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Forest biodiversity and

natural regeneration
Kalev Jgiste

Biodiversity

Deme is a term for a


local population of organisms of
one species that actively interbreed
with one another and share a
distinct gene pool

Encompasses genes, individuals, demes, metapopulations, populations, species, communities,


ecosystems, and the interactions between these
entities (Lindenmayer and Franklin 2002)
Stand: a patch of forest distinct in composition
or structure or both from adjacent areas
Landscape: many sets of stands, or patches,
that cover an area ranging from many hundreds
to tens of thousands hectares

Forest matrix
Landscape ecology: matrix is defined as dominant
and most extensive patch type
Conservation ecology: matrix is the set of areas
that are not devoted primarily to nature
conservation

Adopted definition: the matrix comprises


landscape areas that are not designated primarily
for conservation of natural ecosystems, ecological
processes and biodiversity regardless of their
current condition (i.e., whether natural or
developed)

Landscape matrix

Key habitat:
The forest site in commercial or protected
forest where probability for occurrence of
endangered or rare species is high. Also a
site where ecosystem has different (rare)
characteristics from surrounding areas and
serves as regeneration key. Has another
nature value.
Examples: small ponds, springs, old tree
groups, small openings, human artefacts,
cliffs,
Size???

Biodiversity
It is estimated that there are more that 13 million species
on Erath
In Estonia we have approximately 23 000 species (actual
number 40 000)
Estonian forest: more than 20 000 multicellular species

invertebrates >10 000 (mostly insects)

fungi 2500 species

lichens 500

vascular plants >450

vertebrates 150 species

Species diversity
Alpha diversity (-diversity) the mean species diversity
in sites or habitats at a more local scale (mean diversity
of one habitat type)
Gamma diversity (-diversity) number of species in
one region

Beta diversity (-diversity) diversity between different


habitats: (alpha diversity divided by gamma diversity;
example: if there is 5 tree species in the region [gamma
diversity] and habitat contains in average 1.3 species
[alpha diversity], then beta diversity is 1.3/5 = 0.26).

Oxalis site type

Shannon index

i=1
p

i=2
0.3
0.1
0.3
0.33
0.01
0.3

i=3
0.3
0.1
0.2
0.33
0.01
0.03

H'
0.3 0.094824
0.1 0.361192
0.1 0.306495
0.33 0.00995
0.01 0.105197
0.04 0.367873

STRUCTURAL DIVERSITY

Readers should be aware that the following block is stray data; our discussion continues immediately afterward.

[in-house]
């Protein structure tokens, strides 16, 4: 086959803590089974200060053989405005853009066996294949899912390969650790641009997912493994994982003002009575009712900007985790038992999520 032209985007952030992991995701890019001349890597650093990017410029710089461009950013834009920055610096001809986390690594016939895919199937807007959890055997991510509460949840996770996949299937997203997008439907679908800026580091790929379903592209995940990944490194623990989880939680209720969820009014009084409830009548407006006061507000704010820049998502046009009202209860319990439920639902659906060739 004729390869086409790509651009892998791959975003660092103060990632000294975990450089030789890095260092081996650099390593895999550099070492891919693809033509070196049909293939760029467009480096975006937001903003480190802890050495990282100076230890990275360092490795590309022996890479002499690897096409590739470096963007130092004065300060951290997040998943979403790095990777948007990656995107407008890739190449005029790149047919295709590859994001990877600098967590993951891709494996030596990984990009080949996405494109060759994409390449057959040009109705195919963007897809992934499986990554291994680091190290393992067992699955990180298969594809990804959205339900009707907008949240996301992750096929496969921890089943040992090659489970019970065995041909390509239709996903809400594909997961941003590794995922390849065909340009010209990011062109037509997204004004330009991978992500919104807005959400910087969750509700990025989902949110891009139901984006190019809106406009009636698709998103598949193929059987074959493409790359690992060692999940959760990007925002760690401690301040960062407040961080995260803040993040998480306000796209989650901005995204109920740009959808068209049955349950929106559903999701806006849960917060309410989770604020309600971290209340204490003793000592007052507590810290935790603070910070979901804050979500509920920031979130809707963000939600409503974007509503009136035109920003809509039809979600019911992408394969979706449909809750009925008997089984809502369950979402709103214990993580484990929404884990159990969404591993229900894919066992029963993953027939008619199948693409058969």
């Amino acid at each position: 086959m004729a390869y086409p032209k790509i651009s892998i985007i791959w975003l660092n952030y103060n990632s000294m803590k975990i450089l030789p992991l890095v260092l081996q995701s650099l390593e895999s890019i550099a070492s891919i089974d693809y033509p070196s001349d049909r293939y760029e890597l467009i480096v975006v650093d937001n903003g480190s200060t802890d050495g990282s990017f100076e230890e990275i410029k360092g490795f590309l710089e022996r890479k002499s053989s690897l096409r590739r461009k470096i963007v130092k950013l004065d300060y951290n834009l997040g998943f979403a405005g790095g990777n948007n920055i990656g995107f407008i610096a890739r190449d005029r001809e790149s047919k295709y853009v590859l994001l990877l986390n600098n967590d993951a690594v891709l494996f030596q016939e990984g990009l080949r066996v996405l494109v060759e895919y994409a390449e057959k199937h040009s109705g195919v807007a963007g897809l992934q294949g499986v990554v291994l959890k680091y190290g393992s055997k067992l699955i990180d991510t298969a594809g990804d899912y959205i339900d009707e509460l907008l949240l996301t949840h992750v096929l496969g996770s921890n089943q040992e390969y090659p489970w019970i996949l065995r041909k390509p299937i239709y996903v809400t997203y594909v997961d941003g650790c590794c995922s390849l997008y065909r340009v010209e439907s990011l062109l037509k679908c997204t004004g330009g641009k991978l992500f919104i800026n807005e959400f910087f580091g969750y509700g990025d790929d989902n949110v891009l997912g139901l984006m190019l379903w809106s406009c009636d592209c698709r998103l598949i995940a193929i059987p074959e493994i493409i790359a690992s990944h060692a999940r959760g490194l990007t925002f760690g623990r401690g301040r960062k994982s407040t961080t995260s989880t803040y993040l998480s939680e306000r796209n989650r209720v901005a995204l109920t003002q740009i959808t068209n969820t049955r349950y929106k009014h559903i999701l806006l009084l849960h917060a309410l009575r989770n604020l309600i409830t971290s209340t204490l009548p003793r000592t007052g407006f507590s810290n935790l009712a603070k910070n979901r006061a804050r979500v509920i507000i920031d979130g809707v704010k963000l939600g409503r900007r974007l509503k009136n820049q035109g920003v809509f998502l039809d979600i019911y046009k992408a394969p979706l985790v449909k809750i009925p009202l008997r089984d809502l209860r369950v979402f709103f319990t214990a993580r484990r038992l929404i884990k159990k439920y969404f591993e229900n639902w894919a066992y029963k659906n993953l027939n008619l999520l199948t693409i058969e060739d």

Scale of the diversity
Systematics

Forest ecosystem structure and diversity (Franklin et al. 2002)

Needle

Crown

Gap,
stand

Forest

Forest
landscape

CONNECTIVITY
AND
FRAGMENTATION

Forest disturbances

Fire
Wind
Insects
Floods
Drought
Diseases
etc

Windthrow

Crown fire

Published 27.10.2012 kell 10:53


Rainy summer: no forest fires

The rainy summer of 2012 was exceptional: almost no fires (2.5 ha)!
Fire season in Estonia ends in September. The fire regime of hemiboreal forest varied a lot!

ASIO model (a absent; s seldom; i irregular; o often

Salumetsad, laanemetsad, palumetsad, nmmemetsad

S
A

3D model of disturbances: a natural forest; b


and c managed forest

Time

Type
Size

Stand development stages


Increase of the diversity (Frelich 2002)

Uuenemine

Konkurents

Jrelkasvu
teke

Vanamets

Development after disturbances


Reference for
management

Biological disturbance legacy


Forest disturbance legacy is relatively longlasting biological or physical structure in the
forest ecosystem the condition of which or
the environment of which was changed and
it was created by disturbance occurrence
(agent) of varying scale. Forest disturbance
legacy can be imported if those become a
functional part of the ecosystem.

Biological legacies
Organisms

Whole organisms
Perenating parts
Propagules
Organic matter
Dissolved and particulate organic matter
Structures
Snags
Logs and coarse woody debris
Large soil aggregates
Pattern (plant or animal)
Pits and mounds

Naturalness: A natural forest after fire; B


managed forest after clear-cut

Retention during harvest

Retention trees
Retention tree groups
Coarse woody debris
Stumps

Continuum at the management (harvest)


Retention
Harvest
Regeneration

BIOLOGICAL DIVERSITY
NATURAL BIODIVERSITY
1. CONSERVATION (RESTORATION) TO ACHIEVE
NATURAL BIODIVERSITY + or 2. CONSERVATION TO MAINTAIN THE DIVERSITY
3. CONSERVATION (RESTORATION) TO ACHIEVE
NOVEL DIVERSITY +or -